"Ik raak mijn bord aan."

Translation:I touch my plate.

4 years ago

44 Comments


https://www.duolingo.com/IriskMike
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what purpose does 'aan' have in this sentence?

4 years ago

https://www.duolingo.com/stefott
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'touch' is 'aanraken' in Dutch. So 'aan' doesn't really have a purpose here, it's just part of the verb.

4 years ago

https://www.duolingo.com/bazy1

I read a good linguistic explanation for this general concept once. Its not that 'aan' has no purpose, its that in Dutch the meaning of the verb 'to touch' is understood as 'to touch on.' In different languages the way directionality is understood is sometimes different/more/less-specific than in other languages.

4 years ago

https://www.duolingo.com/johaquila
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It's actually reach on, because raken on its own means reach. In this case the preposition is part of the verb, but of course there are also verbs and prepositions that just go together well and are still separate.

Things are actually quite similar in English except that a verb and a preposition that changes its meaning completely (e.g. come out in the sense of outing, fall over in the sense of topple) are not considered as a unit.

4 years ago

https://www.duolingo.com/Common-Wealth
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Good point. I never thought about those aspects of English verbs+preposition in relation to their Germanic ancestry.

4 years ago

https://www.duolingo.com/Eijei3

Phrasal verbs: https://en.wikipedia.org/wiki/Phrasal_verb

Could this be considered a phrasal verb in Dutch?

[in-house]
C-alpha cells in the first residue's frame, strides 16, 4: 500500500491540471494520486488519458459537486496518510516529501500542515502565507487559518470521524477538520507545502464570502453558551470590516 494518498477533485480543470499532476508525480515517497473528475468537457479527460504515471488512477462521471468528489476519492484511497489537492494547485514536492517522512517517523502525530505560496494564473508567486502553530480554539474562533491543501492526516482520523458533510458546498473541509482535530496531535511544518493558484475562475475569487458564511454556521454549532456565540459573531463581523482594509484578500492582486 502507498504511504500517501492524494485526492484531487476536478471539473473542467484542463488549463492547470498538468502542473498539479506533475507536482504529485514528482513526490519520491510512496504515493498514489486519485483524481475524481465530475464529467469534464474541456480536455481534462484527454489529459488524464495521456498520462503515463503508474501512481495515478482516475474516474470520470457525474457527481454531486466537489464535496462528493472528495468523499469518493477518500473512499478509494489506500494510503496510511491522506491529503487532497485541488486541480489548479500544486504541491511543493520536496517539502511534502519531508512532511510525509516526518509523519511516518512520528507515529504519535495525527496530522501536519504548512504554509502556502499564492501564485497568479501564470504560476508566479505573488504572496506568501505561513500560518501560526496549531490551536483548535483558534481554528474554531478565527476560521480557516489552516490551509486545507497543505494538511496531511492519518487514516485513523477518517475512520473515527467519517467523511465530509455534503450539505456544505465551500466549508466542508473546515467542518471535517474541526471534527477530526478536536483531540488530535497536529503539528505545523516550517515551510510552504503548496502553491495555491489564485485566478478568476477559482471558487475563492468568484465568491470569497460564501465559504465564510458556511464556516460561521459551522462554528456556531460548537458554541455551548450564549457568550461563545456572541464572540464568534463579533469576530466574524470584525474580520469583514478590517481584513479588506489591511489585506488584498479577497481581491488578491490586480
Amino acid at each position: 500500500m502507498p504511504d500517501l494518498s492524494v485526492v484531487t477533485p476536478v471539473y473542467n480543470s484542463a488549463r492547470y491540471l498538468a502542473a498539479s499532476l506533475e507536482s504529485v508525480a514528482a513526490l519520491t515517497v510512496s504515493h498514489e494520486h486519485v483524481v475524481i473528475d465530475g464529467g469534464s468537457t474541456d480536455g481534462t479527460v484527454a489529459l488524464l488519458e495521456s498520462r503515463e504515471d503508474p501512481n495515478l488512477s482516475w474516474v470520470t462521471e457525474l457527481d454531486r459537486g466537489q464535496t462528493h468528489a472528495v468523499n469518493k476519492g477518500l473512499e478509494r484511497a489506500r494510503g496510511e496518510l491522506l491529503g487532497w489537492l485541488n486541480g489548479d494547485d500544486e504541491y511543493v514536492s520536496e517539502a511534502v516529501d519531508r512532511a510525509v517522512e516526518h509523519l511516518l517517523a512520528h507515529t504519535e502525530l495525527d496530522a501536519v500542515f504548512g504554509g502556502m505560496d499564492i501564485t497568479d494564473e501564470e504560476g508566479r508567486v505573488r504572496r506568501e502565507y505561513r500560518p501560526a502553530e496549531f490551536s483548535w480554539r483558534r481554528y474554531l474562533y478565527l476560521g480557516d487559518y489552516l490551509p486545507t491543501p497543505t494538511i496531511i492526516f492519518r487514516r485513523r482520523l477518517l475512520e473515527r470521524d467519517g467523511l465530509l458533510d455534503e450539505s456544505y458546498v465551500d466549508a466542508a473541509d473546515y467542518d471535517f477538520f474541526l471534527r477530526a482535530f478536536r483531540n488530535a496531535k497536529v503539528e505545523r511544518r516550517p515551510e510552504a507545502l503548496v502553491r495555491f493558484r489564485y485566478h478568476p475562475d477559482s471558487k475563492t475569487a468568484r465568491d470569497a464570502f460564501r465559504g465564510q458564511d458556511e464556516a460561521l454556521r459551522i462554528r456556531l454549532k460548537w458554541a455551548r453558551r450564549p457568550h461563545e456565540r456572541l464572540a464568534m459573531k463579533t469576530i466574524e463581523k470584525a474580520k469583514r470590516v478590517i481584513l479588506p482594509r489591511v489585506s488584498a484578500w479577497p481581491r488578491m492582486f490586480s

2 years ago

https://www.duolingo.com/johaquila
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No, it's more than that. In English there are (1) verbs that just happen to be combined with a preposition, (2) phrasal verbs and (3) verbs that have a preposition as a prefix.

In Dutch these exist as well, but there is also (2.5) separable verbs.

Think of it this way: Sometimes (1) a specific verb/preposition combination is used so often that it becomes (2) a phrasal verb; and in Dutch, sometimes a phrasal verb is used so often that (2.5) the preposition becomes part of the non-finite forms (infinitive and participles) of the verb. And sometimes a separable verb is used so often that (3) the preposition becomes part of the verb even in the finite verb forms.

Examples in English: (2) do over, (3) overdo. Separable verbs in Dutch behave as if these two verbs were combined into one as follows:

"Do him over [finite verb form, behaves like a phrasal verb] but don't overdo [non-finite verb form (infinitive), behaves like a prefix-verb] it."

Or let's put it this way: If English had separable verbs, and if look up (or rather: uplook) were one of them, then the following would be correct: